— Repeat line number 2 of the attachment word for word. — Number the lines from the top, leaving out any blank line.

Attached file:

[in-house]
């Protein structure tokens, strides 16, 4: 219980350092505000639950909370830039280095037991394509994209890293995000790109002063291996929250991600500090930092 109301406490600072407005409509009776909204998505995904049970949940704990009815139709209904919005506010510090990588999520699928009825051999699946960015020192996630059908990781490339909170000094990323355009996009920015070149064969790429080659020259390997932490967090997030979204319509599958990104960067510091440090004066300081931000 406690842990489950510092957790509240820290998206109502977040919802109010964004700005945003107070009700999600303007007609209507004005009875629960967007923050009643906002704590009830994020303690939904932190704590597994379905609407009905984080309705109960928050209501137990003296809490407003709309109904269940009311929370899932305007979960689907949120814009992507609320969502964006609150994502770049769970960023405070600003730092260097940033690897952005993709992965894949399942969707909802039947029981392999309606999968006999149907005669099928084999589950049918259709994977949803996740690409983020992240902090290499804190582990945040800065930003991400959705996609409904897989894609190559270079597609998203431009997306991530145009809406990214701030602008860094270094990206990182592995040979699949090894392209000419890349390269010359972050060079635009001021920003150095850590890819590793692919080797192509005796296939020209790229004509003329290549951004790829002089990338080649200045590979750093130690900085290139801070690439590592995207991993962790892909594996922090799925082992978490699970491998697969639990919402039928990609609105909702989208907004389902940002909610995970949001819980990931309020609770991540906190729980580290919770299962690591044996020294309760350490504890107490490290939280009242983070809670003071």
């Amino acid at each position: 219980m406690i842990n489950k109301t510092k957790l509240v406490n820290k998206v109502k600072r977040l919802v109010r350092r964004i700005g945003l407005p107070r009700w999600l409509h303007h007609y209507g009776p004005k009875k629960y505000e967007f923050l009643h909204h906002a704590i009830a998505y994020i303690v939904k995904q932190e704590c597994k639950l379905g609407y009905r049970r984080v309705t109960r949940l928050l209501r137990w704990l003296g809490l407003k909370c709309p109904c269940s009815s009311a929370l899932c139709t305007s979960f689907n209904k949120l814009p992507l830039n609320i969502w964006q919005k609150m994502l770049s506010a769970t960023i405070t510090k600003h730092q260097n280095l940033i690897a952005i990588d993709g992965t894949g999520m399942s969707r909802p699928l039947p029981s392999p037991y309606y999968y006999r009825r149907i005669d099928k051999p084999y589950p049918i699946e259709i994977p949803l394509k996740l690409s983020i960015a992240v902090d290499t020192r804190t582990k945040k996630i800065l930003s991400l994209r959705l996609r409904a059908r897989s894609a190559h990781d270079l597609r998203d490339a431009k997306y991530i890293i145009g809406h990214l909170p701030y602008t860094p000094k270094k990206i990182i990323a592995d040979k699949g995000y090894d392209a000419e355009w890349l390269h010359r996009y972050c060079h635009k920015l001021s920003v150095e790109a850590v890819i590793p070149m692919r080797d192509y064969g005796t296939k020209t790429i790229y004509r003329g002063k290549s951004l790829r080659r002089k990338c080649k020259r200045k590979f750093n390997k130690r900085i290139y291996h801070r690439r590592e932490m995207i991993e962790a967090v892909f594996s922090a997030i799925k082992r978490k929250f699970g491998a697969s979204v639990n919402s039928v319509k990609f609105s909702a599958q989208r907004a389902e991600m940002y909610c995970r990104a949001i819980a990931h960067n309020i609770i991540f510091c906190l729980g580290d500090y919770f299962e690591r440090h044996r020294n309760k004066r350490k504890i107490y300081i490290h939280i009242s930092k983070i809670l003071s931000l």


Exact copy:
């Protein structure tokens, strides 16, 4: 219980350092505000639950909370830039280095037991394509994209890293995000790109002063291996929250991600500090930092 109301406490600072407005409509009776909204998505995904049970949940704990009815139709209904919005506010510090990588999520699928009825051999699946960015020192996630059908990781490339909170000094990323355009996009920015070149064969790429080659020259390997932490967090997030979204319509599958990104960067510091440090004066300081931000 406690842990489950510092957790509240820290998206109502977040919802109010964004700005945003107070009700999600303007007609209507004005009875629960967007923050009643906002704590009830994020303690939904932190704590597994379905609407009905984080309705109960928050209501137990003296809490407003709309109904269940009311929370899932305007979960689907949120814009992507609320969502964006609150994502770049769970960023405070600003730092260097940033690897952005993709992965894949399942969707909802039947029981392999309606999968006999149907005669099928084999589950049918259709994977949803996740690409983020992240902090290499804190582990945040800065930003991400959705996609409904897989894609190559270079597609998203431009997306991530145009809406990214701030602008860094270094990206990182592995040979699949090894392209000419890349390269010359972050060079635009001021920003150095850590890819590793692919080797192509005796296939020209790229004509003329290549951004790829002089990338080649200045590979750093130690900085290139801070690439590592995207991993962790892909594996922090799925082992978490699970491998697969639990919402039928990609609105909702989208907004389902940002909610995970949001819980990931309020609770991540906190729980580290919770299962690591044996020294309760350490504890107490490290939280009242983070809670003071």